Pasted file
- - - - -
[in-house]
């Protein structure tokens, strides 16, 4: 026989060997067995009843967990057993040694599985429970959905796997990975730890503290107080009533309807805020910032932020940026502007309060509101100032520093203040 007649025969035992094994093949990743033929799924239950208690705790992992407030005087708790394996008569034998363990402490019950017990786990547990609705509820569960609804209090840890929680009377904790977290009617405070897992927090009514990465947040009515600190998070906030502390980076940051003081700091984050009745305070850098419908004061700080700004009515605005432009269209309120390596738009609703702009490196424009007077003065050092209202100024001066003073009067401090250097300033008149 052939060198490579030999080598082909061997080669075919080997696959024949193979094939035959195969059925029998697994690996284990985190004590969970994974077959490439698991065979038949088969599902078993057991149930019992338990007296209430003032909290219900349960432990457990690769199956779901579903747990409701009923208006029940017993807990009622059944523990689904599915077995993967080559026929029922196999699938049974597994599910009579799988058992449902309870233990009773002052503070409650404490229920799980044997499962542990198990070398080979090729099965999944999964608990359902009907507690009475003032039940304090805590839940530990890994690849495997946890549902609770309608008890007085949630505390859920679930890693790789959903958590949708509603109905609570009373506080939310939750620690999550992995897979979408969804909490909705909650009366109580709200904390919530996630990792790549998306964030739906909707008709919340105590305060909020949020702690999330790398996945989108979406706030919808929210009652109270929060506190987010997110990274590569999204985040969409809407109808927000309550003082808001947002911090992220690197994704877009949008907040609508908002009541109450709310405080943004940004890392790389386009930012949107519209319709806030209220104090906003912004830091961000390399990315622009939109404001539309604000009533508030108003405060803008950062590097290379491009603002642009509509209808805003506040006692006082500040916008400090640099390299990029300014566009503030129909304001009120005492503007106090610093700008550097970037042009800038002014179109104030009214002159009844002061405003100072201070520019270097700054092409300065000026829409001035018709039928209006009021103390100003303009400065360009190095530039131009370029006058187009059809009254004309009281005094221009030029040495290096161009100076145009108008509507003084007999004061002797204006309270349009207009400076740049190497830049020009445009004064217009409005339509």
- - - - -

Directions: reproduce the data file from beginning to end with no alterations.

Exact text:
[in-house]
């Protein structure tokens, strides 16, 4: 026989060997067995009843967990057993040694599985429970959905796997990975730890503290107080009533309807805020910032932020940026502007309060509101100032520093203040 007649025969035992094994093949990743033929799924239950208690705790992992407030005087708790394996008569034998363990402490019950017990786990547990609705509820569960609804209090840890929680009377904790977290009617405070897992927090009514990465947040009515600190998070906030502390980076940051003081700091984050009745305070850098419908004061700080700004009515605005432009269209309120390596738009609703702009490196424009007077003065050092209202100024001066003073009067401090250097300033008149 052939060198490579030999080598082909061997080669075919080997696959024949193979094939035959195969059925029998697994690996284990985190004590969970994974077959490439698991065979038949088969599902078993057991149930019992338990007296209430003032909290219900349960432990457990690769199956779901579903747990409701009923208006029940017993807990009622059944523990689904599915077995993967080559026929029922196999699938049974597994599910009579799988058992449902309870233990009773002052503070409650404490229920799980044997499962542990198990070398080979090729099965999944999964608990359902009907507690009475003032039940304090805590839940530990890994690849495997946890549902609770309608008890007085949630505390859920679930890693790789959903958590949708509603109905609570009373506080939310939750620690999550992995897979979408969804909490909705909650009366109580709200904390919530996630990792790549998306964030739906909707008709919340105590305060909020949020702690999330790398996945989108979406706030919808929210009652109270929060506190987010997110990274590569999204985040969409809407109808927000309550003082808001947002911090992220690197994704877009949008907040609508908002009541109450709310405080943004940004890392790389386009930012949107519209319709806030209220104090906003912004830091961000390399990315622009939109404001539309604000009533508030108003405060803008950062590097290379491009603002642009509509209808805003506040006692006082500040916008400090640099390299990029300014566009503030129909304001009120005492503007106090610093700008550097970037042009800038002014179109104030009214002159009844002061405003100072201070520019270097700054092409300065000026829409001035018709039928209006009021103390100003303009400065360009190095530039131009370029006058187009059809009254004309009281005094221009030029040495290096161009100076145009108008509507003084007999004061002797204006309270349009207009400076740049190497830049020009445009004064217009409005339509």